Theory of Superconductivity
"The phenomenon of superconductivity was discovered by the Dutch physicist Kamerling Onnes in 1911. Already his first measurements indicated that one had found a fundamentally new state of matter... Many remarkable properties were discovered in the following decades. However, the central problem, the question about the underlying mechanism for superconductivity, remained a mystery up to the late 50's... A significant step forward was taken around 1950 when it was found theoretically and experimentally that the mechanism for superconductivity had to do with the coupling of electrons to the vibrations of the crystal lattice. Starting from this mechanism, Bardeen, Cooper and Schrieffer developed in 1957 a theory of superconductivity, which gave a complete theoretical explanation of the phenomenon.
[The BCS Theory] was indeed very successful in explaining in considerable detail the properties of superconductors. The theory also predicted new effects and it stimulated an intensive activity in theoretical and experimental research, which opened up new areas for research. One may as examples mention the use of the quantum mechanical tunnel phenomena to study superconductors, the discovery of magnetic flux quantization and the remarkable Josephson effects. These more recent developments are intimately connected with the fundamental theory of superconductivity and have confirmed in a striking way the validity of the theoretical concepts and ideas developed by Bardeen, Cooper and Schrieffer."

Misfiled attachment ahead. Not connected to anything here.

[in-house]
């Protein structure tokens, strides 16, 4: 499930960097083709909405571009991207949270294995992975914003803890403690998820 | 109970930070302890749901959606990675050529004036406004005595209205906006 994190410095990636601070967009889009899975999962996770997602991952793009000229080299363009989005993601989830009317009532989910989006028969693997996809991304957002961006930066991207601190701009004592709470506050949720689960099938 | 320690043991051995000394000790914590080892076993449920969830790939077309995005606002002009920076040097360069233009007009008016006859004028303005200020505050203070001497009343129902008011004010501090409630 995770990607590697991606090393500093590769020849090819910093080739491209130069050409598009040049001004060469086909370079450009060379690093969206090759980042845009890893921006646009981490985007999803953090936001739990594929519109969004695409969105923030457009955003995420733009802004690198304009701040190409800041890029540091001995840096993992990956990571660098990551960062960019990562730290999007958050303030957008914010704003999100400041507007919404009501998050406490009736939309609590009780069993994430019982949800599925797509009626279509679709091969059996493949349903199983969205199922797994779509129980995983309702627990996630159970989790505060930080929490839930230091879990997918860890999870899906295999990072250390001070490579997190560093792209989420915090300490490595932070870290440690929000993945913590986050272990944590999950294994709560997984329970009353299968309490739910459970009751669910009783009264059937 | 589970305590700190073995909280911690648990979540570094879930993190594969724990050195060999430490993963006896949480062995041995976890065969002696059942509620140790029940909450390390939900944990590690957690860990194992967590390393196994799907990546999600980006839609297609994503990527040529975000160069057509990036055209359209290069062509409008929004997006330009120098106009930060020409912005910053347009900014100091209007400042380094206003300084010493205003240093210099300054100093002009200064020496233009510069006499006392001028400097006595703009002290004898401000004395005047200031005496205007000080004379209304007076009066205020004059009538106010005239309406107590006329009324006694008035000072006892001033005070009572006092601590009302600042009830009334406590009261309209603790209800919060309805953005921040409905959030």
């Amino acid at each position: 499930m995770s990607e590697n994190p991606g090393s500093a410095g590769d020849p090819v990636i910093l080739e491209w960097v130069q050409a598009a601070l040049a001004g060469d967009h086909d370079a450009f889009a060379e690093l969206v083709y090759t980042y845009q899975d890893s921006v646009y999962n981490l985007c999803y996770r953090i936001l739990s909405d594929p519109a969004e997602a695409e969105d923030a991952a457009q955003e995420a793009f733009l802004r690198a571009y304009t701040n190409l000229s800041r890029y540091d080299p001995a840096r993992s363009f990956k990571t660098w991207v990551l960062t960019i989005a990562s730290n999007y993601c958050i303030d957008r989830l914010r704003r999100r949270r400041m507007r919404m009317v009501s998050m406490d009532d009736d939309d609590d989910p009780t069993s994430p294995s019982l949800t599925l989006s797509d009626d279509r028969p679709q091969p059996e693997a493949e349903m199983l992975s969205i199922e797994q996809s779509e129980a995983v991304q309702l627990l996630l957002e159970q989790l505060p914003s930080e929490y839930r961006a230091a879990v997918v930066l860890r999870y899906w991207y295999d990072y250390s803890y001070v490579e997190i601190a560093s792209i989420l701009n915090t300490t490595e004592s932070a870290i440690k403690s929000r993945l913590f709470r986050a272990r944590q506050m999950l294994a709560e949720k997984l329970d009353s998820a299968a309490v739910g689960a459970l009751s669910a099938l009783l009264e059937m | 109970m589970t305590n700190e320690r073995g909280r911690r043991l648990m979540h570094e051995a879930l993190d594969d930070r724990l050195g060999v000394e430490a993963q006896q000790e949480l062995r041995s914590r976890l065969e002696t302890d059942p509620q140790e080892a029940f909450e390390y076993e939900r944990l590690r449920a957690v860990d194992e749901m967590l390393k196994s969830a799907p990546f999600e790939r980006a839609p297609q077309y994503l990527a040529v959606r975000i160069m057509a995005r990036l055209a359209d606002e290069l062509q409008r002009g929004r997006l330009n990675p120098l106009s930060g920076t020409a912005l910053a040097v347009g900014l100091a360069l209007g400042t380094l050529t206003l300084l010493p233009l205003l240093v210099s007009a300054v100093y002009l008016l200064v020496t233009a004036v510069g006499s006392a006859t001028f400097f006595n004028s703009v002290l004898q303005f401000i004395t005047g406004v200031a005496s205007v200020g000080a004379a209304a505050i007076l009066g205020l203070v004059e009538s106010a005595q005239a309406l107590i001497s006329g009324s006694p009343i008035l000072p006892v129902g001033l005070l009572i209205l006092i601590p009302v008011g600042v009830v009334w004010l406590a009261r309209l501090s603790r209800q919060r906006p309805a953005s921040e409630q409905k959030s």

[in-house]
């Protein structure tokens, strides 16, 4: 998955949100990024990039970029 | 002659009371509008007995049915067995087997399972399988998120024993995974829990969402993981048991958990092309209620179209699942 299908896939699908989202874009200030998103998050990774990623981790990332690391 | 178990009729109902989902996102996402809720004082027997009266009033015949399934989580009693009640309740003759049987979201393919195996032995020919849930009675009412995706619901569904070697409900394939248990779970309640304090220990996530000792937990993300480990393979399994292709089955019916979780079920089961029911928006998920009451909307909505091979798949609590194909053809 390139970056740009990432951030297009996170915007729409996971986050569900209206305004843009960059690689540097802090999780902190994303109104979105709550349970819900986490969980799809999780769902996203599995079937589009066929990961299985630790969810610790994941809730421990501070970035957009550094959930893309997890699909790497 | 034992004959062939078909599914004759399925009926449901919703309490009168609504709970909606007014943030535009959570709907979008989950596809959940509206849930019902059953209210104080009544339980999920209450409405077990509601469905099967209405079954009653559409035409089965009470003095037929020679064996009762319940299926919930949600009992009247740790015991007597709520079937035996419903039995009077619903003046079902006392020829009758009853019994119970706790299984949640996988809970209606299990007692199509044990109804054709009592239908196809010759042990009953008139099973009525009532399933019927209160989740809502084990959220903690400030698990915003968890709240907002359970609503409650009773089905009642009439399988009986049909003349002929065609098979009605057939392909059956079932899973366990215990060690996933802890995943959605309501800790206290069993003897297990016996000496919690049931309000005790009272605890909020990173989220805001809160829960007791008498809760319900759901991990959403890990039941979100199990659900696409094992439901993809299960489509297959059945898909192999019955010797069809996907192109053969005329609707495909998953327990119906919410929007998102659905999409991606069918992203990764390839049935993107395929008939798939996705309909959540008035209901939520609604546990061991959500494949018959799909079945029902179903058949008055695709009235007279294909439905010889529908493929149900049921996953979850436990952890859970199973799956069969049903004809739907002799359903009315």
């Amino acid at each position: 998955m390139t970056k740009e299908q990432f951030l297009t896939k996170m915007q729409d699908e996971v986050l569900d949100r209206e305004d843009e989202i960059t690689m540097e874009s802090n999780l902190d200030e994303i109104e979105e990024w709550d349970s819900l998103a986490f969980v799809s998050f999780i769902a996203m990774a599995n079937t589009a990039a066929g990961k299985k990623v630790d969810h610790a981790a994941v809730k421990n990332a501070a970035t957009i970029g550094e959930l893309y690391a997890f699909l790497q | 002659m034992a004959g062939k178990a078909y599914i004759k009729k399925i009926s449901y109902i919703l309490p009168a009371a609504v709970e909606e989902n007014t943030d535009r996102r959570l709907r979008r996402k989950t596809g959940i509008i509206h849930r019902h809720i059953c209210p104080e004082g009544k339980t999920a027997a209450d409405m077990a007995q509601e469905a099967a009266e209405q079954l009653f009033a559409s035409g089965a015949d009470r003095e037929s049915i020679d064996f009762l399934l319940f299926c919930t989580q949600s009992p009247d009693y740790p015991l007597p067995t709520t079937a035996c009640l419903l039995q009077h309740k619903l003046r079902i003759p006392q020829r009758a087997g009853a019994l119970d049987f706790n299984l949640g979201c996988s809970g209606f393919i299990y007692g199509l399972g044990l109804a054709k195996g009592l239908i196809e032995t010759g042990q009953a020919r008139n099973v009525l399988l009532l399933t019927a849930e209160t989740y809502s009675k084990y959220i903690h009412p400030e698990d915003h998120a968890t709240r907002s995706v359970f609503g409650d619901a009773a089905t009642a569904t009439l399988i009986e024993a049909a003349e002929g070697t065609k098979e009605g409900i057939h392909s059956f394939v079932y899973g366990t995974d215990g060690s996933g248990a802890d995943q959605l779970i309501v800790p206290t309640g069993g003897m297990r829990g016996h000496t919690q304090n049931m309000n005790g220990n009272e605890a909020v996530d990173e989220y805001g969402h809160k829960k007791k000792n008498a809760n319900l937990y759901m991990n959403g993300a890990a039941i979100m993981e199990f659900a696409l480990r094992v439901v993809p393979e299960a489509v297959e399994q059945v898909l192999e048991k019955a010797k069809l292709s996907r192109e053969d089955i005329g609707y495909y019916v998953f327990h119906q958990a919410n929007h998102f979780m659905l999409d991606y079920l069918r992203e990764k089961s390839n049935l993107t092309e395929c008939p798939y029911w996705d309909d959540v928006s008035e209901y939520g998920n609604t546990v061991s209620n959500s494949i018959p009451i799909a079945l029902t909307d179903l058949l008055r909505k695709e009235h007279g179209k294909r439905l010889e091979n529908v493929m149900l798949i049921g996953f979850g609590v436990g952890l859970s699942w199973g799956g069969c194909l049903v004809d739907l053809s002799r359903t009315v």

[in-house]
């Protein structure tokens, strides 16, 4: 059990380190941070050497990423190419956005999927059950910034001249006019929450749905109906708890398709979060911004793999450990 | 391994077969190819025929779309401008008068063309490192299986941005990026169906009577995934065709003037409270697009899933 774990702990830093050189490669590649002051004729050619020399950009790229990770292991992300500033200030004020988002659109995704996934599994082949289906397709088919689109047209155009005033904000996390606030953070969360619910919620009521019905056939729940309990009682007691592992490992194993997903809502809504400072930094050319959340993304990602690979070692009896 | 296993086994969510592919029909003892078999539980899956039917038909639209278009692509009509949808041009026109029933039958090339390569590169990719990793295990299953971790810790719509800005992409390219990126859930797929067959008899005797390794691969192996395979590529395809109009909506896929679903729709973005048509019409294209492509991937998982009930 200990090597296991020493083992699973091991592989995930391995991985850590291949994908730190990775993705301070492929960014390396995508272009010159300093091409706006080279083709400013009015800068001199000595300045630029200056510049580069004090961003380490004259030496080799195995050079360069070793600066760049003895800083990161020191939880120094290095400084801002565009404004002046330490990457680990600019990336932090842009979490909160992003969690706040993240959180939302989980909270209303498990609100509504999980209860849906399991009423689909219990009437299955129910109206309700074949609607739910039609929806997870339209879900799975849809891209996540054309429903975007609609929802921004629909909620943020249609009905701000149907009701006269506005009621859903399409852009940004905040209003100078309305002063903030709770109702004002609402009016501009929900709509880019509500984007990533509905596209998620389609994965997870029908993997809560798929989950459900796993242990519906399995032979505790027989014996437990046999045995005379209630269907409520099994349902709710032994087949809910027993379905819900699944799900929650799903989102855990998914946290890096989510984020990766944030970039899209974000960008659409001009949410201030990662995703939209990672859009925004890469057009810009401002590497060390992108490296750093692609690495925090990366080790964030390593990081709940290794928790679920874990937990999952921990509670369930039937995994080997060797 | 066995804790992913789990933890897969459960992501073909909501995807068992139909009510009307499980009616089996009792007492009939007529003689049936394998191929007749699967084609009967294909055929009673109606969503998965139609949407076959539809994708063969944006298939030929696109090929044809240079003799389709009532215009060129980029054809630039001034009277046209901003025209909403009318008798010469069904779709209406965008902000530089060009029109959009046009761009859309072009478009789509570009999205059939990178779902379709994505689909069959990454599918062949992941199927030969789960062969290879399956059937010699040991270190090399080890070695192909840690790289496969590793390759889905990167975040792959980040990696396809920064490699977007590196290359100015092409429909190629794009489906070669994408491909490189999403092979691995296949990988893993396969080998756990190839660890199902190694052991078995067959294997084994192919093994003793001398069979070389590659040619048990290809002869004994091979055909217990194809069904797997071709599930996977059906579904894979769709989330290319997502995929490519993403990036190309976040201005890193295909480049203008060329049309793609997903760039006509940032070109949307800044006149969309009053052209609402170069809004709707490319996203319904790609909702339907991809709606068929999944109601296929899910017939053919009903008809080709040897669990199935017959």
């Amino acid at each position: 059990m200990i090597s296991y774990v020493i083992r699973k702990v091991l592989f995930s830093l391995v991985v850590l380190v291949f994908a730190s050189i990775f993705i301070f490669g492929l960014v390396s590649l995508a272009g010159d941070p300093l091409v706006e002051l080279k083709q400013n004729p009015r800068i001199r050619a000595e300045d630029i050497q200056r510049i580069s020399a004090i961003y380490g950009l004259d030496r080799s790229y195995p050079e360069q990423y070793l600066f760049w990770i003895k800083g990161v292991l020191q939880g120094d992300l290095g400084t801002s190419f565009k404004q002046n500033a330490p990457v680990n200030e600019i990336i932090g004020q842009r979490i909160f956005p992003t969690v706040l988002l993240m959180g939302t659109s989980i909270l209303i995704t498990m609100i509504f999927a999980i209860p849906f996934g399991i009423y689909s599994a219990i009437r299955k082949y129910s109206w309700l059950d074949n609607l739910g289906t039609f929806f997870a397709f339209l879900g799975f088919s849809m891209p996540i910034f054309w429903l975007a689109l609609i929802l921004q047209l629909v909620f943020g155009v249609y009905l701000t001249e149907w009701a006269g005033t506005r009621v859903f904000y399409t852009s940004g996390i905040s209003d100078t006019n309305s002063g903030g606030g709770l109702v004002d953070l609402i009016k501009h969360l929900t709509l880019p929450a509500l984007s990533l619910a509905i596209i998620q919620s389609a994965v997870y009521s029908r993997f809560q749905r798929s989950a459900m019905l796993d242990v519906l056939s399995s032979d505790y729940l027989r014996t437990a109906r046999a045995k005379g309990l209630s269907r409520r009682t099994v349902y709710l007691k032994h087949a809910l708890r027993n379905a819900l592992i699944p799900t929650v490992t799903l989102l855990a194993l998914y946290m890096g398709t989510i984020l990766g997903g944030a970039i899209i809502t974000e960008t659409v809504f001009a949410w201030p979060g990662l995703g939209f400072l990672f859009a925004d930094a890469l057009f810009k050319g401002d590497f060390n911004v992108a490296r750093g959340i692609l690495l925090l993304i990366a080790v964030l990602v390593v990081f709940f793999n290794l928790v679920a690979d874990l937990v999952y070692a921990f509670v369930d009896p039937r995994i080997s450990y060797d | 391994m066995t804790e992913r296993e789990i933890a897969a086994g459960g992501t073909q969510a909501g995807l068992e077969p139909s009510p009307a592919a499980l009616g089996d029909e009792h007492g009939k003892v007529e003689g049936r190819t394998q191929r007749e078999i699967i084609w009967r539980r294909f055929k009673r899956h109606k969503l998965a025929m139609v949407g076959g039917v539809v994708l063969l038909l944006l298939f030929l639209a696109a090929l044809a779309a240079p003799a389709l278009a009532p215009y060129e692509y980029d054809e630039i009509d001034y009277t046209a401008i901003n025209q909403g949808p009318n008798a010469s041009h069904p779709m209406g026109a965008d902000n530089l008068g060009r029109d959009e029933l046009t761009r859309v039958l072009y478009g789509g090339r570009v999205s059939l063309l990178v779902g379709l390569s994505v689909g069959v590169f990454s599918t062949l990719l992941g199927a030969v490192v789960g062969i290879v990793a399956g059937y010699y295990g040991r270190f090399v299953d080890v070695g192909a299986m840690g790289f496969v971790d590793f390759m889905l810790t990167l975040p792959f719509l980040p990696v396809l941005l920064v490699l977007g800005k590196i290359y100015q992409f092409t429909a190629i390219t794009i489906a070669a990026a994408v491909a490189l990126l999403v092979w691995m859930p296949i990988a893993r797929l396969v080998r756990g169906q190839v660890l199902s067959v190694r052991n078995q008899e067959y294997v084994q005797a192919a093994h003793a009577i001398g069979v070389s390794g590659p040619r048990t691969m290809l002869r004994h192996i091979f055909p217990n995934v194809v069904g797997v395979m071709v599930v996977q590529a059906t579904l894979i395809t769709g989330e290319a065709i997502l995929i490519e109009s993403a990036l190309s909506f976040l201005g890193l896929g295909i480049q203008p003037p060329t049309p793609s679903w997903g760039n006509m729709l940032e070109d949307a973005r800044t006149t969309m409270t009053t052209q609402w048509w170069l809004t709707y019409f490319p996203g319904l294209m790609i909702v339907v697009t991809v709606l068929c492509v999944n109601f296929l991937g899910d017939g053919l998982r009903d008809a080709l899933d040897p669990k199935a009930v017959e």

-from the Press Release for the 1972 Nobel Prize in Physics, awarded to Bardeen, Cooper, and Schrieffer "for their jointly developed theory of superconductivity, usually called the BCS-theory".
FIRST PRINTING in original wrappers of arguably the most important paper in the field of superconductivity. The key ideas of the theory were announced in two short letters in two separate issues of The Physical Review before the full developed theory was published in December, 1957. The issues with the original letters are also included in the original wrappers, making this a scarce complete set of the full published account of one of the defining moments in modern physics.
"The basis for all later theoretical work in superconductivity" (Britannica).
IN: The Physical Review, Second Series, Vol. 108, No. 5, p.1175-1204. Lancaster, PA, 1957. The complete issue in original blue printed wrappers. WITH: The Physical Review, Second Series, Vol. 104, No. 4 and Vol. 106, No.1, both in original wrappers. Custom half-leather box. In exceptional condition with only very light wear to wrappers. Provenance: from the library of the Danish physicist Christian MÃ¸ller (the author of "The Theory of Relativity"), with his name written in hand on the front wrapper.
Price: $2,500 .